- Never turn your back on the tide, as you could easily find yourself on a rock with water cutting off your route back to shore. Once the tide turns, it comes back in surprisingly quickly.
- Try to go out with three people, or if you are on your own, let someone know you are gone and tell them to expect a call to say you are safely home. Rocks are slippy, so be careful.
- The seaweed will always be in the same place in relation to the tide: the kelps will be in the deepest water and only accessible just at the time of the full moon and the new moon. At the top of the tide is the channelled wrack, which is a lovely seaweed to forage for, because you can find it easily. It’s smallish seaweed that grows abundantly at the top of the intertidal zone (the beach). In between, you can search for various wracks, carrageen, dulse, pepper dulse, sea noodle, sea lettuce, sea spaghetti and many other varieties. Use a good book to help you identify, but seaweed is not like mushrooms - in Ireland there are no really dangerous ones that are full of poison.
- Only take what you know you will use. Bring a small plastic bag, and only cut the very top third of each plant. Always use a knife or scissors, never pull!
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Dr McKenna also gave us a guide to preparing seaweed after you've foraged it:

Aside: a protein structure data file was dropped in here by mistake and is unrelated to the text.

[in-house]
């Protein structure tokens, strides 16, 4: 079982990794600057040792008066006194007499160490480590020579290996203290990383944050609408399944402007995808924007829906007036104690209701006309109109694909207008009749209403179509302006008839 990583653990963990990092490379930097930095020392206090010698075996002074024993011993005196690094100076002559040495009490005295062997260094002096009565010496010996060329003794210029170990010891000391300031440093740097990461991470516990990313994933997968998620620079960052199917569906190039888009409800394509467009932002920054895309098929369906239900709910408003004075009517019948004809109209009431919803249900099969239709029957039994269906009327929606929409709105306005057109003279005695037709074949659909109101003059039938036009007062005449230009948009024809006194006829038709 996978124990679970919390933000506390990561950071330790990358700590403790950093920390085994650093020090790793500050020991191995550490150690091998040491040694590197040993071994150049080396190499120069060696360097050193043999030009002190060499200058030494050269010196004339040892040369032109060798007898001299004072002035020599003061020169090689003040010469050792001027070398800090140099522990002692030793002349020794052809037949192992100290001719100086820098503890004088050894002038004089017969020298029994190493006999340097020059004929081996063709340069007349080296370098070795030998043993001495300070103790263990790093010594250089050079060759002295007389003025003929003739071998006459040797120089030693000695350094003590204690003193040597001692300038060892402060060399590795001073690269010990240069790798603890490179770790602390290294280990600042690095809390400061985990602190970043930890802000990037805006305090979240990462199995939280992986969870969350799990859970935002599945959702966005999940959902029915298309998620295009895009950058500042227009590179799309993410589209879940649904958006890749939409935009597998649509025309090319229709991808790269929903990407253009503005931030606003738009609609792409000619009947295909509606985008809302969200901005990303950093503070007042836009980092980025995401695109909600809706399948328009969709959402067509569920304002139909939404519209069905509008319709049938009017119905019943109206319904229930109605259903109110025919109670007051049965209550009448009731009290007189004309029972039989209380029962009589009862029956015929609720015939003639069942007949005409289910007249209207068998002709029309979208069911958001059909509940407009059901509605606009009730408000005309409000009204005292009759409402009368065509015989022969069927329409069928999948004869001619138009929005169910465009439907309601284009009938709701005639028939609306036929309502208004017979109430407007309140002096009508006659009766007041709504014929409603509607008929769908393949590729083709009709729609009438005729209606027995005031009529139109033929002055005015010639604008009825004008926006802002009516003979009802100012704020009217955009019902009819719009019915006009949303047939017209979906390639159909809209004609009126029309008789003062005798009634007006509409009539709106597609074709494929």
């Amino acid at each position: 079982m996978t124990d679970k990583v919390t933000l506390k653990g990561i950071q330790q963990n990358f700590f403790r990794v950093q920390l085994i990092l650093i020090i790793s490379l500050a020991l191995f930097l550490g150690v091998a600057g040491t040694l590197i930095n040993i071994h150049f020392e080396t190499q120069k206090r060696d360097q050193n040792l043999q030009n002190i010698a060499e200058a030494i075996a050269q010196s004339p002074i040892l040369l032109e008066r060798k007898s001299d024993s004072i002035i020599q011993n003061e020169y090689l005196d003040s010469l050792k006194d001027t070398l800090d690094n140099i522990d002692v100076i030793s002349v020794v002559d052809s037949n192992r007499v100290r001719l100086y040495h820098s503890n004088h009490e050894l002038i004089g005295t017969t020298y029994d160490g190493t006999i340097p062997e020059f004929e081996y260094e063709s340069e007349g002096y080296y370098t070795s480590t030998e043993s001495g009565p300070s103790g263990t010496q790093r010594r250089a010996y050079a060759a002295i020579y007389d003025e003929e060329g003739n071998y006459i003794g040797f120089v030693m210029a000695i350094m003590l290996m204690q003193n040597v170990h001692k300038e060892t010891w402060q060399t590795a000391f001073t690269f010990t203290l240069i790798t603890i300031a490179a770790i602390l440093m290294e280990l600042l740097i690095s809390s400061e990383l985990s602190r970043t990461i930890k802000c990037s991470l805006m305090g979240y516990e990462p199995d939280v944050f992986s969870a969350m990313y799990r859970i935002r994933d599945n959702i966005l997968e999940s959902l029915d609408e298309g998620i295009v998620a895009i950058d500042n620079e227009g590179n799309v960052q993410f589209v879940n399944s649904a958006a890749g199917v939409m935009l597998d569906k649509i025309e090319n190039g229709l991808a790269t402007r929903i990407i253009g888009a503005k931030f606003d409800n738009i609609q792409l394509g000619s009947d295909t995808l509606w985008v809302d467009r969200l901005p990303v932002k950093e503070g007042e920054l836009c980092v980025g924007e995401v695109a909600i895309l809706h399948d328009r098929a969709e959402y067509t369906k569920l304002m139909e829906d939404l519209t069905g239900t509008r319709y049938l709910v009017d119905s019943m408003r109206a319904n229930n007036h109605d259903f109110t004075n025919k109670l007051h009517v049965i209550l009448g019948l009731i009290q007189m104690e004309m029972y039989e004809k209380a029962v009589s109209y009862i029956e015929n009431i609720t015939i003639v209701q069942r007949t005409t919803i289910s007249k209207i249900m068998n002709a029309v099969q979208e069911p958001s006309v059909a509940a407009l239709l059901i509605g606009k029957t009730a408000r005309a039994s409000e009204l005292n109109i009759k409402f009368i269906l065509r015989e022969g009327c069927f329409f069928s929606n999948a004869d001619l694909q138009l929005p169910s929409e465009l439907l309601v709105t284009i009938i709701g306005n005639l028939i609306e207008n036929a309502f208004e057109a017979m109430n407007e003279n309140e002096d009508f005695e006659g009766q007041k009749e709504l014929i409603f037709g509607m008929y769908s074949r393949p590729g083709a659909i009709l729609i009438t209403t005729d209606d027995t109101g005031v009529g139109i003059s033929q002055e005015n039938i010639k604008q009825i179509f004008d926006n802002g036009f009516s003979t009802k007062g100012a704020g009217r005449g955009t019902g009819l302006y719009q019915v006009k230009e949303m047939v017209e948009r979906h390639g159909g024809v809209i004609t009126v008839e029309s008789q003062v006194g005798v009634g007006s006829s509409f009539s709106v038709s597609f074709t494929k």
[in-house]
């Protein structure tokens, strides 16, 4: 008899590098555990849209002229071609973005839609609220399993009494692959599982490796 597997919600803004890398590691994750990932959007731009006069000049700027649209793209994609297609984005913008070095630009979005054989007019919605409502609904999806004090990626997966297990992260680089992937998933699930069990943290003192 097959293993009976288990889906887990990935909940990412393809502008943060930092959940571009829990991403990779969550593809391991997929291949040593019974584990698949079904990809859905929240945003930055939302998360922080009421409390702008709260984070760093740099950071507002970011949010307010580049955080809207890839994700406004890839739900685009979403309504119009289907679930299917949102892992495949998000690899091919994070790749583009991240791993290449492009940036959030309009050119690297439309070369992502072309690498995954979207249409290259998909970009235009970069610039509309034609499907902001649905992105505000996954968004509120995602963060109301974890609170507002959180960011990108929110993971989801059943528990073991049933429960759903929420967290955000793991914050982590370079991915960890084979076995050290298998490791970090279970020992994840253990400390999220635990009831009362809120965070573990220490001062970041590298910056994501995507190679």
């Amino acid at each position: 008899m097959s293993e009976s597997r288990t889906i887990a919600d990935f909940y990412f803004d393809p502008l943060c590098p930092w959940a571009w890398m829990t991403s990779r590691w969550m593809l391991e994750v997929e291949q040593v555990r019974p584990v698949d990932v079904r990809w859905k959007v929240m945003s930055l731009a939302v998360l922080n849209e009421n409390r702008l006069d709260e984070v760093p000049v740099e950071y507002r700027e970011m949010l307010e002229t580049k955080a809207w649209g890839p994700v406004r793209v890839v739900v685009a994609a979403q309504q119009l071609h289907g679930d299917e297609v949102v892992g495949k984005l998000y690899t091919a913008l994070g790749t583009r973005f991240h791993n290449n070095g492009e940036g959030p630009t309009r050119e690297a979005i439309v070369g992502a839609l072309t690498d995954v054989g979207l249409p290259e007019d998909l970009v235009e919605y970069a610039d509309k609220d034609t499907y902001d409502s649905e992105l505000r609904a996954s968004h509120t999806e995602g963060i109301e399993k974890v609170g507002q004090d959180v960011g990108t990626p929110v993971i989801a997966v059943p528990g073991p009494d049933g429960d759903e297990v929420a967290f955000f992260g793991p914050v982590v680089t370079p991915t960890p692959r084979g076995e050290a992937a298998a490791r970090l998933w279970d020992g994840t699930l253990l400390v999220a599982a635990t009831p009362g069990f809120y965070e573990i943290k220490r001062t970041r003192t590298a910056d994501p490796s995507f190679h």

- Seaweed needs no special preparation, you can literally eat it straight out of the sea, and I always snack on it as I forage.
- If you want to dry it before storing it, just place on a rack or even peg on a washing line, and it will dry quickly. The dashboard of a car is actually a great place to dry seaweed, it will almost be dry by the time you get home.
- Washing seaweed with fresh water is useful for removing sand and also watch out for little sand hoppers, or sea fleas, who are your co-foragers on the beach.
- Dried seaweed just needs to be rehydrated for a couple of minutes. If you buy some dried sea salad, for example, just place in some water and then spin in a salad spinner and you’re ready to go.
- Seaweed doesn’t need cooking, but it’s a good idea to first plunge it in some boiling water. It is magical to watch the seaweed go bright green the second it hits the water. It suddenly looks a whole lot more palatable.
- Cooking softens the tougher seaweeds, like kelp, and makes them very easy to eat. Add some sugar kelp or kombu to a long-cooked casserole and it adds an umami flavour, as well as making a fantastic, tasty vegetable.
- Seaweed is often sold as ‘sprinkles'. These need no additional preparation - just scatter them on top of rice, eggs, fish or add to bread.
To get a better idea about seaweed in cookery, we spoke to Takashi Miyazaki, Michelin-starred chef, who uses seaweed frequently in his Japanese cooking at Ichigo Ichie and Miyazaki.